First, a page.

A Qatar Foundation (QF) academic is using a different path to foster creativity in the learning process of the students by making use of cartoons in the classrooms.
Marc Deragon, a teacher at Qatar Academy Sidra, part of QF’s Pre-University Education is able to inspire students by bringing some of the most cherished cartoon characters to classrooms during breaks between classes.
“Animated characters, especially the ones from Disney, have become a part of children’s daily lives. Watching cartoons regularly has effects not only on the socio-emotional development of children, but also on their daily behaviour, perspective of life, relationships with others, and understanding of what is good and bad. Therefore, I thought it would be a good idea to bring this imaginary world to my classrooms,” he explained.
Deragon believes that it could be more interesting for children by having their favourite cartoons as part of their studies at school – cartoons that spark discussions with their friends at school – opening up opportunities for creative and critical thinking.
“Students are given a list of family movies to select from and vote to watch. In the past few years, we’ve watched several movies, such as A Bug's Life, The Incredibles and Brave; while this year we watched The Lion King, Inside Out, among others,” he said.
The teacher feels that dedicating 10 minutes to animated movies during class breaks has a direct benefit on children which is an enjoyable experience that creates a productive learning environment.
According to Deragon, after watching an animated movie, children start writing down their notes and reviewing different aspects of the movie in depth. They explore what there is to learn about life, and about teamwork, tolerance, friendship, and other meaningful attributes that cartoons usually teach.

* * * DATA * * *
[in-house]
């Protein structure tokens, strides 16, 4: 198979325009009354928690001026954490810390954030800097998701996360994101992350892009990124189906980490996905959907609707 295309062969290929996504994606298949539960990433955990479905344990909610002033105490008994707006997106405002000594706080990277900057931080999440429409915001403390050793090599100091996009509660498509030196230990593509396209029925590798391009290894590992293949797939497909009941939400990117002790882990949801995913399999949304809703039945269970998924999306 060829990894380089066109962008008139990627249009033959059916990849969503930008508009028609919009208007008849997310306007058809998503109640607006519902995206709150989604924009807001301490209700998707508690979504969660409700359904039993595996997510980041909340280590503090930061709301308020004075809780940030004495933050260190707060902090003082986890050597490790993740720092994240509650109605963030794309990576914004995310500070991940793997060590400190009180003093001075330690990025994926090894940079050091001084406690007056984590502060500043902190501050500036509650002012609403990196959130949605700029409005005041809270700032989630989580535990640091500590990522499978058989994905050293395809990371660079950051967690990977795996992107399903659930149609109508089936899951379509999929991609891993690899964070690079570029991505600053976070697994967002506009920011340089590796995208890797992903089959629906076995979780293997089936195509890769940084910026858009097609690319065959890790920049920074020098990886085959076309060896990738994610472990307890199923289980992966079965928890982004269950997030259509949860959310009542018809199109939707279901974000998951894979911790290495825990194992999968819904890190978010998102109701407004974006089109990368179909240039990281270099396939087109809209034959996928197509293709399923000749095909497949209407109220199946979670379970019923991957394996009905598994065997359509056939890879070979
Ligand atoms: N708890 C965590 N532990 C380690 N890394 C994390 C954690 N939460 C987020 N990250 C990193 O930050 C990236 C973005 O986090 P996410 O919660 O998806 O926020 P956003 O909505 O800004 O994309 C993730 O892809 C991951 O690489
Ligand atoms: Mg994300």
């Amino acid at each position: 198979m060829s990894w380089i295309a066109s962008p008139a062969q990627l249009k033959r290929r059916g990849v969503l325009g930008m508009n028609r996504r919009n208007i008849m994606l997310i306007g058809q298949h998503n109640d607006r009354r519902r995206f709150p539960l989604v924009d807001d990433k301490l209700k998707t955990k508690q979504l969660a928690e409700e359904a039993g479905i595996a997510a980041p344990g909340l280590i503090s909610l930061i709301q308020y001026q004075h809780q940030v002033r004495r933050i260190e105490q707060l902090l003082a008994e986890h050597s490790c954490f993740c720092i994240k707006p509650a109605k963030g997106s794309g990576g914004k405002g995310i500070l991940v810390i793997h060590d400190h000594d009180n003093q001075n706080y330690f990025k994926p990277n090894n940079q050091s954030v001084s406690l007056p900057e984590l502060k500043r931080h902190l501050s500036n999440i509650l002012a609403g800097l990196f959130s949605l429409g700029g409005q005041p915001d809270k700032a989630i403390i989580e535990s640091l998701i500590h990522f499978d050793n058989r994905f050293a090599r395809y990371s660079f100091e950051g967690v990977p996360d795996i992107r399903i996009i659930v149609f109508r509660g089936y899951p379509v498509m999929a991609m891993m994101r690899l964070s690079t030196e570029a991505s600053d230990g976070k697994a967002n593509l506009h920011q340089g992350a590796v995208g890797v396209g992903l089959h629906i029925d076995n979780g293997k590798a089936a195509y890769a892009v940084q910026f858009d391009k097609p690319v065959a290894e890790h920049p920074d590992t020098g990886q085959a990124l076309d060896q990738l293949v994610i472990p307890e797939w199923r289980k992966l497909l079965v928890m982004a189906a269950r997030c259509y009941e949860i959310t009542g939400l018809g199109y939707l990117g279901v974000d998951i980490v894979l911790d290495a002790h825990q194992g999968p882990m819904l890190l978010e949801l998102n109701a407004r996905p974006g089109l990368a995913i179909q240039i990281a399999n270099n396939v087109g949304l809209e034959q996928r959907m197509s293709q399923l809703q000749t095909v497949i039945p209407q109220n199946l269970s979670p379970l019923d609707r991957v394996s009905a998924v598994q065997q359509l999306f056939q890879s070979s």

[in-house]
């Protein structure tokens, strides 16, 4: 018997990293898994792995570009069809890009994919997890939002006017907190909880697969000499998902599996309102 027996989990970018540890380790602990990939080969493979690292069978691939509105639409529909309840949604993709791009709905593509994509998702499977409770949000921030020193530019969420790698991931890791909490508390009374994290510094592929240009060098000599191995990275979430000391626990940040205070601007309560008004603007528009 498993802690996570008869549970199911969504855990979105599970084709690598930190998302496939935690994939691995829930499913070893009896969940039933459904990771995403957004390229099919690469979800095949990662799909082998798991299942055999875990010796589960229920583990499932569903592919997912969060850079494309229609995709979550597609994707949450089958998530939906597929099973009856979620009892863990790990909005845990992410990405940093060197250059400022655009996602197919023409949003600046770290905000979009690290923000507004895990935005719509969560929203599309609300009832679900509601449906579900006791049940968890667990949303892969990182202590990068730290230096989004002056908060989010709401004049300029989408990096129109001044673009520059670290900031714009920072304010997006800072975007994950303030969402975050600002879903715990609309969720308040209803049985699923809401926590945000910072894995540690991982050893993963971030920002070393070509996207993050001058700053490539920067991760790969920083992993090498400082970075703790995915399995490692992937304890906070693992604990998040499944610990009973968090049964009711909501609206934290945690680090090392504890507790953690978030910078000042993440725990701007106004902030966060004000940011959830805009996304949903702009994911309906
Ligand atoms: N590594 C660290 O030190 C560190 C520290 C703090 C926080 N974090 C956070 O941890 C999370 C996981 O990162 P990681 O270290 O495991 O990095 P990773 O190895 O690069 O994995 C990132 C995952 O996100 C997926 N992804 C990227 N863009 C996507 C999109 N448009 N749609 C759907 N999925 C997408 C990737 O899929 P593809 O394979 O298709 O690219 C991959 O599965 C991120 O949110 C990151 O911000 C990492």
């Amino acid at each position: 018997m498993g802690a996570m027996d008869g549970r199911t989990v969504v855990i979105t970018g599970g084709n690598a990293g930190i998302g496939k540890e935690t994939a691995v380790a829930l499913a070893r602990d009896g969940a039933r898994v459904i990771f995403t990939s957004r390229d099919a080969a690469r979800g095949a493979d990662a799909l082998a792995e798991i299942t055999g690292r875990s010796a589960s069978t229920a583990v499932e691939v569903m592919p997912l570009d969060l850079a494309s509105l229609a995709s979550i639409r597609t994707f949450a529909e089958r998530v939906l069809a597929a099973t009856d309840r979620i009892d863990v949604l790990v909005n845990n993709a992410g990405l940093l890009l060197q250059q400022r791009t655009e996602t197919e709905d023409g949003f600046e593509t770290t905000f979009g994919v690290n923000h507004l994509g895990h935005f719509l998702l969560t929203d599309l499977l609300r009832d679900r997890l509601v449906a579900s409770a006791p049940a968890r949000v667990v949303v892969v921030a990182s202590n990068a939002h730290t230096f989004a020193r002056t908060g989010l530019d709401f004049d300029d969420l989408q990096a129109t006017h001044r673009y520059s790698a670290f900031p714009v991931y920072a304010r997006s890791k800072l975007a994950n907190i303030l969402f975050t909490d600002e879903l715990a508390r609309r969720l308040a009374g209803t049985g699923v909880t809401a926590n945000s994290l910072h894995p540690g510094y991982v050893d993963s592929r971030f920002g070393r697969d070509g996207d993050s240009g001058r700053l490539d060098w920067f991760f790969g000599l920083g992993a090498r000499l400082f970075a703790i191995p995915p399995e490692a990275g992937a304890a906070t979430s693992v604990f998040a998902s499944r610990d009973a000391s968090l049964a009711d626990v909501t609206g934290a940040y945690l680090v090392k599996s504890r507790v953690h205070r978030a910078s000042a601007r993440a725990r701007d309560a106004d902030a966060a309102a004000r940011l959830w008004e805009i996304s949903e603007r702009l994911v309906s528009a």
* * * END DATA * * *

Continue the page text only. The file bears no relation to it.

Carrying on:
“Enhancing skills of critical thinking and questioning is a key objective of this activity. We always discuss how the story has unfolded, and ask students thought-provoking questions like ‘how do you perceive the characters, how would you react in that specific situation’?” he remarked.
“Sometimes, we give students a written exercise to explore different and important concepts, including decision-making, change, responsibility, etc. We ask them questions such as, why did Simba of The Lion King change his mind and return home? To what extent were decisions of Riley from Inside Out influenced by the feelings of fairness and happiness?” he, described.
Deragon maintains that watching animated video clips during class breaks is an effective way to attract students and encourage them to reflect on what they see on the screen and in the media, and how to respond to human issues. It is a way that has proved fruitful and more engaging than lecturing on positive values, such as empathy or friendship.
“This activity enables children to criticise the movie and come up with new dialogues and different endings. It also inspires them to create their own stories. Ultimately, it enhances their critical thinking so that they can distinguish right from wrong and make the right choice,” added the academic.